My husband has an expression he likes to use, "like a pig looking at a wristwatch" which pretty much describes my relationship with fashion, so I do not feel qualified to comment on it. But unfortunately none of the other people who thought they might contribute to the blog have been able to get their Internet service to work here. (Cheers for AT&T, boos for T Mobile.) So, here goes. Alessandra Francesca Capurso works macrame directly on the body. In the catalogue she describes it as "The interplay between pulsation and com-pulsion: music and body but also thought..." I think I might describe it as a traditional Italian method for trimming table linens heavily informed by bondage aesthetic.

More work by Alessandra Francesca Capurso.

Kim Wille is a Belgian fashion school graduate currently working as a shoe designer. In 2010 she started to take bobbin lace lessons and became passionate about it. Within three months she started to make her own designs in combination with fashion.

Bodice of a wedding gown with handmade lace by Kim Wille.

Earlier in the blog I described Stefanie Mittman's series based on treating dance movements as a two dimensional surface. Here are three works she exhibited at the event.

Stephanie is a textile designer currently based in Berlin. She learned bobbin lace in order to create this work which I believe was her senior thesis. Stephanie would like to be a lace designer in the machine made lace industry. I think that employing a textile designer who understands how hand made lace is constructed would be very beneficial in to a machine made lace manufacturer as would her energy and enthusiasm. Here is a detail of her work.

Marianna Kosic is an amateur lace maker who attended a lace making course during her elementary school years in the Province of Gorizia, which is a part of Italy with a Slovenian Cultural Heritage. When they wanted to cancel the course she (and her mother) became activists, collecting signatures for a petition to continue the lace classes which is an important part of the Slovenian cultural heritage. Here she shows her entry in an exhibition in honor of International Tango Day. She is the founder and president of Mandala Institute, a scientific-cultural association. She is shy about her lace skills. Slovenians must have very high standards. Mandala organized "Laced Tango" as part of it's mission to promote the cultural heritage of bobbin lace, foster a culture of peace, and celebrate diversity and similarities between countries and cultures by being united by the passion of making bobbin lace. She is holding up her entry in Laced Tango".

Some of the other entries in Laced Tango: The Art of Bobbin Lace embraces the Elegance of Argentinian Tango.

Marianna's institute is promoting several other opportunities to enhance intercultural understanding through bobbin lace. One deals with celebrating motherhood, another with World Human Rights Day. If you would like to find out more or possibly enter a work you should contact her at


Comment by Lorelei Halley Administrator on April 8, 2013 at 2:58pm

Devon's photos and comments April 8.  If the pictures are wrong side up, click on the photo to see it right side up.

Emer Finnegan with her Kenmare lace. She is a lace maker by day and performs music at night. A double major in music and French, she translated the letters of Colbert concerning the establishment of the French lace industry as part of her academic work. She enjoys Traveling and being a cultural ambassador for Irish lace.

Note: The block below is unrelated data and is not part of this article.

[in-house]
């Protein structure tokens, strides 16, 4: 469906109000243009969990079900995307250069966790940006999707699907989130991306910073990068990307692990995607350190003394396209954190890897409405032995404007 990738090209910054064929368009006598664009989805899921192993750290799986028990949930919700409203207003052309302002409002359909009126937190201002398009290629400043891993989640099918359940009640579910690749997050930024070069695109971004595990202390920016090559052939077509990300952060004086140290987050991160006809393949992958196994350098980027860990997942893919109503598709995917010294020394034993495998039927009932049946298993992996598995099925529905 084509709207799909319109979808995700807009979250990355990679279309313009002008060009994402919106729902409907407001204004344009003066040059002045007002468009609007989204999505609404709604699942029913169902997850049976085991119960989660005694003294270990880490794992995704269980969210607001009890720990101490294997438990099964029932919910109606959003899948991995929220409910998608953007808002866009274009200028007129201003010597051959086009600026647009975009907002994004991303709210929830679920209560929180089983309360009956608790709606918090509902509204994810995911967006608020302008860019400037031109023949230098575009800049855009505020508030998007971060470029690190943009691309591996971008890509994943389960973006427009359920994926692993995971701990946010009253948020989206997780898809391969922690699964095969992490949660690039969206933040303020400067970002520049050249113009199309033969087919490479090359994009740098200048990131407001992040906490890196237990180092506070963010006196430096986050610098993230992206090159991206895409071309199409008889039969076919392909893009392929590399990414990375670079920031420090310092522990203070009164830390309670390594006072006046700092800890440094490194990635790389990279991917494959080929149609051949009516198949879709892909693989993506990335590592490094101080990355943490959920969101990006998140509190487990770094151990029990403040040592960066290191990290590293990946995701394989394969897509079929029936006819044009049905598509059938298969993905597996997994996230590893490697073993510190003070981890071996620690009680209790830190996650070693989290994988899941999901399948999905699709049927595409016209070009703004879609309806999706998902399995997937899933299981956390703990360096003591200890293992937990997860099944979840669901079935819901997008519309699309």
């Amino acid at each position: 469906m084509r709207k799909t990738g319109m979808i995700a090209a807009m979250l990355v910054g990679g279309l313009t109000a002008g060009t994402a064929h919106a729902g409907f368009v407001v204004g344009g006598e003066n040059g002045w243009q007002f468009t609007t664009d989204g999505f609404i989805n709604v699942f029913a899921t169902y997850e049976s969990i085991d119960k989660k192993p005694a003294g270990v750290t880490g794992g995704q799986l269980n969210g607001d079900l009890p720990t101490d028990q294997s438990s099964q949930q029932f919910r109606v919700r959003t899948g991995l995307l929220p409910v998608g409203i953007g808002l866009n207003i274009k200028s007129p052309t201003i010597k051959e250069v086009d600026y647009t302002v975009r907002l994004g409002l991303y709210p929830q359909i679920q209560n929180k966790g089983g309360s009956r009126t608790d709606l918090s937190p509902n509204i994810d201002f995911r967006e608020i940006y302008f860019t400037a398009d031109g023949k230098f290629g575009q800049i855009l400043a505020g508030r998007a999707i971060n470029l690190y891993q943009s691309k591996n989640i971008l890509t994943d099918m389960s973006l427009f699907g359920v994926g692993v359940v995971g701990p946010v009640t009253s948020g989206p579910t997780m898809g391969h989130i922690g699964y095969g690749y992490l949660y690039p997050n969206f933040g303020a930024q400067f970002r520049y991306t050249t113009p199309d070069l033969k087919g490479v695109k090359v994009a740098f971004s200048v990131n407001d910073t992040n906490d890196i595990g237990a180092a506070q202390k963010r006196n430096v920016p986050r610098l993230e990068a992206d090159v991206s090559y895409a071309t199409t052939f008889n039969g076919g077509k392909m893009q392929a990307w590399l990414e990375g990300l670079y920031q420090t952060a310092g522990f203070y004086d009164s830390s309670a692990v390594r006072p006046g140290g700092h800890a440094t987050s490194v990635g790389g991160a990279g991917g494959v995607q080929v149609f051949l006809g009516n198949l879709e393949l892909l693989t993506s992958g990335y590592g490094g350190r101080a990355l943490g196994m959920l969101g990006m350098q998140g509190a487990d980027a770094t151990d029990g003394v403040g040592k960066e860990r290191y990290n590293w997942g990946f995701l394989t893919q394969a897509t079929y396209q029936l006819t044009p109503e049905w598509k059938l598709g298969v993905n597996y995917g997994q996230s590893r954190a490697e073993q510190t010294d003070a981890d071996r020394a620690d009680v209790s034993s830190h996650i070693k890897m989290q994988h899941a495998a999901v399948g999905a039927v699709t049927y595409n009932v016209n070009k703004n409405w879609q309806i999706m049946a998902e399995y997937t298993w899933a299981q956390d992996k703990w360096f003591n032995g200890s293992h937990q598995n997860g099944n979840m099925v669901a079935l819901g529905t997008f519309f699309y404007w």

Detail of Kenmare lace star.

Armel Barraud studied at the School of Applied Arts in Paris, then at the School of Decorative Arts. She learned bobbin lace making in Portugal, before developing a new way of using the technique of bobbin lace. This series is called Mur Mur which means The Wall Whispers. It is hard to get a satisfying photo of the work since the creation of changing shadows is part of the visual effect.

Close up.

With degrees in fiber arts, photography and architecture Olivia Valentine explores correlations between textiles and architecture. In that she is an installation artist her art is very large, so I have reproduced an image from the catalogue of the show to illustrate the kind of large scale work that she does.

Comment by Debra J on April 8, 2013 at 8:44am

Thank you, thank you for sharing! I have enjoyed these last couple of days! It is refreshing to view lace from different points of view--it gets my creative energy flowing.


Comment by Lorelei Halley Administrator on April 8, 2013 at 1:47am

Devon's photos and comments

Tracing the origins of tatting to decorative rope work practiced by fisherman and sailors Guillermo Roig creates large scale tatting. Because of the size of the materials the process is very physical. The cord is contained within a child's rubber balloon rather than on a shuttle, secured beneath his foot, and the making of the knots resembles the motion of pulling a net out of the sea. The entire body is employed in the work. In fact, he has considered creating a work of performance art, bordering on dance, from his work which I think would make a great video or live entertainment for a cultural event.

In another reversal, he wants to remove tatting from it's role as decoration to create functional pieces. This piece holds a wine bottle.

Would you like to swing on a Doily? Guillermo would like you to be able to do that. This is his Doily Swing.

Daniel Iglesias Prieto makes headwear and accessories inspired by natural and geometric form and the culture and traditions of Galicia. All of the pieces presented for this exhibit are trimmed with hand made Carmarinos lace, either in the form of traditional or in the form of flowers and other three dimensional structures.

Hat with Camarinos lace inspired by the Culture of Galicia.

Detail from hat.

Comment by Lorelei Halley Administrator on April 7, 2013 at 2:13pm

Devon's photos and comments on April 7.

Guillermo Roig with his "guillermotting".

Orla Breslin with her contemporary Clones Irish Crochet.

Comment by Arlene Cohen on April 7, 2013 at 12:40pm

This is so fascinating!  Thank you, Devon, for allowing us to "tag along" on your adventure.